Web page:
Cut Phelps, Rodriguez slack about drug issues

By Rich Mayor

At least Michael Phelps and Alex Rodriguez have each other.

After the Golden Boy’s bong-hitting scandal last week tipped the American sports scene, A-Rod stepped in this weekend and completely flipped it to a level I’ve never seen.

Here they are, two of the greatest athletes in the history of our country: One’s career shrouded in a puff of smoke; the other’s injected with a dose increasing the strength of his detractors.

And yet, as strange and immoral as it may seem, I’m taking both of their sides.

I watched every one of Phelps’ races at the Olympics this past summer in his quest for eight gold medals. The races he won by a mile were memorable. The races he won because someone, either himself or his teammate Jason Lezak, didn’t cut his fingernails the night before were unforgettable. The guy is an American hero, plain and simple. He is the kid who went to Beijing and came back as royalty.

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King Midas, if you will.

But Midas took a big hit (literally) last week when pictures of him smoking pot at a party surfaced in News of the World, a British publication. Phelps was shown lighting a bong and inhaling deeply at the University of South Carolina on Nov. 6, according to News of the World.

From that article: “Our source said: ‘You could tell Michael had smoked before. He grabbed the bong and a lighter and knew exactly what to do … He looked just as natural with a bong in his hands as he does swimming in the pool. He was the gold medal winner of bong hits.'”

Gold medal winner of bong hits? That might be the lamest thing I’ve ever heard. How about something like, “He saw water in there, maybe he thought it was a snorkel?” Or how upset the “supplier” was when Phelps and his world-class lungs wiped out the supply.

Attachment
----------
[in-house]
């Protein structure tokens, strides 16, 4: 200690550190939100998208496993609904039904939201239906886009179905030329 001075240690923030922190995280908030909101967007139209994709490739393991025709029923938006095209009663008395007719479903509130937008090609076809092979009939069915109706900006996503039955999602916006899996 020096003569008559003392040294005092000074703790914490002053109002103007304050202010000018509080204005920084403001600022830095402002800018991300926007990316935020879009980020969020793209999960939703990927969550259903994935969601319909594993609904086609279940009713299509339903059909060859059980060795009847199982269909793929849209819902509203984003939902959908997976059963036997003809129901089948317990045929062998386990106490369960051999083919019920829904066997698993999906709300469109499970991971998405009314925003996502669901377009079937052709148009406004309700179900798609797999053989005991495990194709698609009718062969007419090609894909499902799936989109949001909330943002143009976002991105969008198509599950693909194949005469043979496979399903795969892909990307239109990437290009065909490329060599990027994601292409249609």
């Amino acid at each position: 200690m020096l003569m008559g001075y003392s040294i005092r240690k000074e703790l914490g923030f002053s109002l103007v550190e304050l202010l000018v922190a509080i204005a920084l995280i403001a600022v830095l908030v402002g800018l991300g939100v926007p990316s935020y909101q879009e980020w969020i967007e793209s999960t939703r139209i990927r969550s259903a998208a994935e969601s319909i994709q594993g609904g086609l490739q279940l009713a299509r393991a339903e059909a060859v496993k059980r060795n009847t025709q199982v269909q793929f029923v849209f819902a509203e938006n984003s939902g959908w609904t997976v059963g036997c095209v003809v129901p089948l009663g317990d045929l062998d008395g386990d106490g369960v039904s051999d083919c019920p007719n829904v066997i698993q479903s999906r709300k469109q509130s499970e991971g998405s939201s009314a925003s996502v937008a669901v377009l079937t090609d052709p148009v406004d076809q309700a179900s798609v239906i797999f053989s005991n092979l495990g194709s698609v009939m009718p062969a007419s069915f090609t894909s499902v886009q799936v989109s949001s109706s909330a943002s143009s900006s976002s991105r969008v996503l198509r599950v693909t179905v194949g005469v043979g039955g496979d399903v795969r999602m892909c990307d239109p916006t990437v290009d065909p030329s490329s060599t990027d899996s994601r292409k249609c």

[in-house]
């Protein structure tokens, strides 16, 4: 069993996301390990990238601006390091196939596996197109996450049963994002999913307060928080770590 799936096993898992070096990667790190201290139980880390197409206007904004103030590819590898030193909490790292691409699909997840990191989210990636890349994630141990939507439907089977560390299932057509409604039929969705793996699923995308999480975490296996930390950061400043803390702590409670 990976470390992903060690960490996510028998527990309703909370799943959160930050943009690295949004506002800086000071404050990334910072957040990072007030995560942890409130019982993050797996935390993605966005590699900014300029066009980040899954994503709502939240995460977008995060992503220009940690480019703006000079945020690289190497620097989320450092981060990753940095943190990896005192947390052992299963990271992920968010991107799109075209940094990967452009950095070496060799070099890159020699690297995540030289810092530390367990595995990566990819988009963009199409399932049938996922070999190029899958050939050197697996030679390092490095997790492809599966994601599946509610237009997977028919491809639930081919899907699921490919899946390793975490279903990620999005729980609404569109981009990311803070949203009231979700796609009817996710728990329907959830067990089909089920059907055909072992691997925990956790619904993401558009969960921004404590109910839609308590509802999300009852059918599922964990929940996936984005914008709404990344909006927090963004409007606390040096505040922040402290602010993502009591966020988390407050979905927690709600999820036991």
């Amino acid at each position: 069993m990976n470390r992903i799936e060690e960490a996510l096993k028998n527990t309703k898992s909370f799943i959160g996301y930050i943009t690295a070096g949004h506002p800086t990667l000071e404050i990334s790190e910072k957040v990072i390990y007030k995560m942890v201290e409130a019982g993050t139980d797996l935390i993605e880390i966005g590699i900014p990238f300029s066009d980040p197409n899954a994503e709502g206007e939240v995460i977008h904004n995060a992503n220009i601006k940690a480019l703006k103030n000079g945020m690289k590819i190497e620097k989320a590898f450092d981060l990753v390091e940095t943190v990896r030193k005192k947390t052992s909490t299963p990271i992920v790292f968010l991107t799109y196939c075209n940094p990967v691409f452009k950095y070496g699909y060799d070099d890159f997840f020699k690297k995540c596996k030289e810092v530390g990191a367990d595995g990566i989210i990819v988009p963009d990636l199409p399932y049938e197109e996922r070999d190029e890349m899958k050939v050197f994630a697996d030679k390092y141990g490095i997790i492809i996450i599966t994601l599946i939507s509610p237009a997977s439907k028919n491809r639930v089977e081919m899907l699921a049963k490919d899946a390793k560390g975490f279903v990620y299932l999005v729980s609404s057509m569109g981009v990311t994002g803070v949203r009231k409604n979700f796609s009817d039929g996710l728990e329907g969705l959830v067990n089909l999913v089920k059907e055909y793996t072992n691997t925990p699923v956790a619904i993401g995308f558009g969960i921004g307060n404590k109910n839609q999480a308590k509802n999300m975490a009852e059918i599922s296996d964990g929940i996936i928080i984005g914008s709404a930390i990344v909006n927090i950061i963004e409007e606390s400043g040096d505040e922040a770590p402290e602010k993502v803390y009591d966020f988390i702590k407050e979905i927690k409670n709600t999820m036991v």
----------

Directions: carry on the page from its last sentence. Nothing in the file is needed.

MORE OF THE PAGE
So believe the details of the story if you want.

The uproar from this incident resulted in sportswriters and columnists across the country bashing Phelps for smoking weed. He is a role model to millions of kids, and he can’t be doing things like that. This is true. But something else is true: Sportswriters across the country are old farts.

My personal opinion is that Phelps probably shouldn’t have been smoking pot that night. He is a role model to millions and a symbol of our country, but come on, the guy is 23. Let him live. He won EIGHT gold medals for us – I think we can forgive him for making one stupid mistake. And I believe his worst mistake was not that he was smoking pot, but that he did it at a fraternity party. It’s a terribly dumb decision, in this camera-phone age, but not unforgivable. If he doesn’t race in 2012, an option he said he’ll consider, then that’s a travesty.

Which brings me to A-Rod.

The guy is, or was, the best baseball had to offer for the past 13 years. Assuming he wins a World Series, and I truly believe he will, he might be viewed as the best baseball has ever had to offer. The alarmingly high level at which he has consistently played since his first full major league season at age 20 has defied logic. He was my generation’s Willie Mays, our Henry Aaron, our Babe Ruth. He was the hero, the one shining light that couldn’t be corrupted by the Steroids Era that has swallowed so many.

But no longer.

It’s now a subject of national debate whether the Yankee third baseman will even reach the Hall of Fame, much less regain the public’s respect. Rodriguez plans on playing out the remaining nine years of his 10-year/$275 million contract, and as he put it in his interview with ESPN’s Peter Gammons, “I think there’s a great sample there for someone who has a Hall of Fame vote to say, ‘OK, I have 20 years of clean baseball, and then make up their mind.'”

I believe Rodriguez understands the significance of what he’s done. A few days after Sports Illustrated’s steroid allegations, he made it a point to go on national television to confess and apologize. I find that to be honorable. He went out of his way to degrade himself and take responsibility while explaining that it was “part of the culture.” As much as that doesn’t seem like an excuse, it’s honest. It’s the truth. Call me naive, as Rodriguez called himself many times, but I believe him.

Have you seen other legends of our time ponying up and taking responsibility for their pasts? Mark McGwire, Roger Clemens or Barry Bonds? No way. This is a new era, one that should recognize the dishonesty of its ‘roid-assisted heroes of the past and respect those who come forward and ask for forgiveness. This is the only way the sport will truly recover.

But if nobody forgives Phelps or Rodriguez, well hey, at least they have each other. And their drugs.

Rich Mayor is a junior in Media. He can be reached at [email protected]